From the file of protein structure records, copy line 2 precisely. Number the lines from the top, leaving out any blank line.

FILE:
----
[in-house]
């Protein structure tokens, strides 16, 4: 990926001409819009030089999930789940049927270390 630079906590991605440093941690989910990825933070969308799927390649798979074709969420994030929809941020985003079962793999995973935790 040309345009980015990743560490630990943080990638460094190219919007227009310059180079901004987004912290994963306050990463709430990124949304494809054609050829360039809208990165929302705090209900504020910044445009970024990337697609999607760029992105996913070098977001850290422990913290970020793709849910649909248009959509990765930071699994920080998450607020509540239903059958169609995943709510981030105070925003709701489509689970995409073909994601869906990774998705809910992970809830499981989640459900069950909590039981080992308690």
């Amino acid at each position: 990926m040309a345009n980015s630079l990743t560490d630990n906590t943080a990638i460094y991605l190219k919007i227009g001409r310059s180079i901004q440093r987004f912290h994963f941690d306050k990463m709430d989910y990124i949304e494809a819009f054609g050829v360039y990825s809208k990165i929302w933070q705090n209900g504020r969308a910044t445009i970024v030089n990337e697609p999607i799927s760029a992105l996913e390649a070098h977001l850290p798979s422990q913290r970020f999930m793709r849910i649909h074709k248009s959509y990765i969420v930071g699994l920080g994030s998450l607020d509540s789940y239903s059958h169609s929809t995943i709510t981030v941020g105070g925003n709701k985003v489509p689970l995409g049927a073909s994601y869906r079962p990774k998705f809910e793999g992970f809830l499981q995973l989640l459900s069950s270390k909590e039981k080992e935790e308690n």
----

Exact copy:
């Protein structure tokens, strides 16, 4: 990926001409819009030089999930789940049927270390 630079906590991605440093941690989910990825933070969308799927390649798979074709969420994030929809941020985003079962793999995973935790 040309345009980015990743560490630990943080990638460094190219919007227009310059180079901004987004912290994963306050990463709430990124949304494809054609050829360039809208990165929302705090209900504020910044445009970024990337697609999607760029992105996913070098977001850290422990913290970020793709849910649909248009959509990765930071699994920080998450607020509540239903059958169609995943709510981030105070925003709701489509689970995409073909994601869906990774998705809910992970809830499981989640459900069950909590039981080992308690």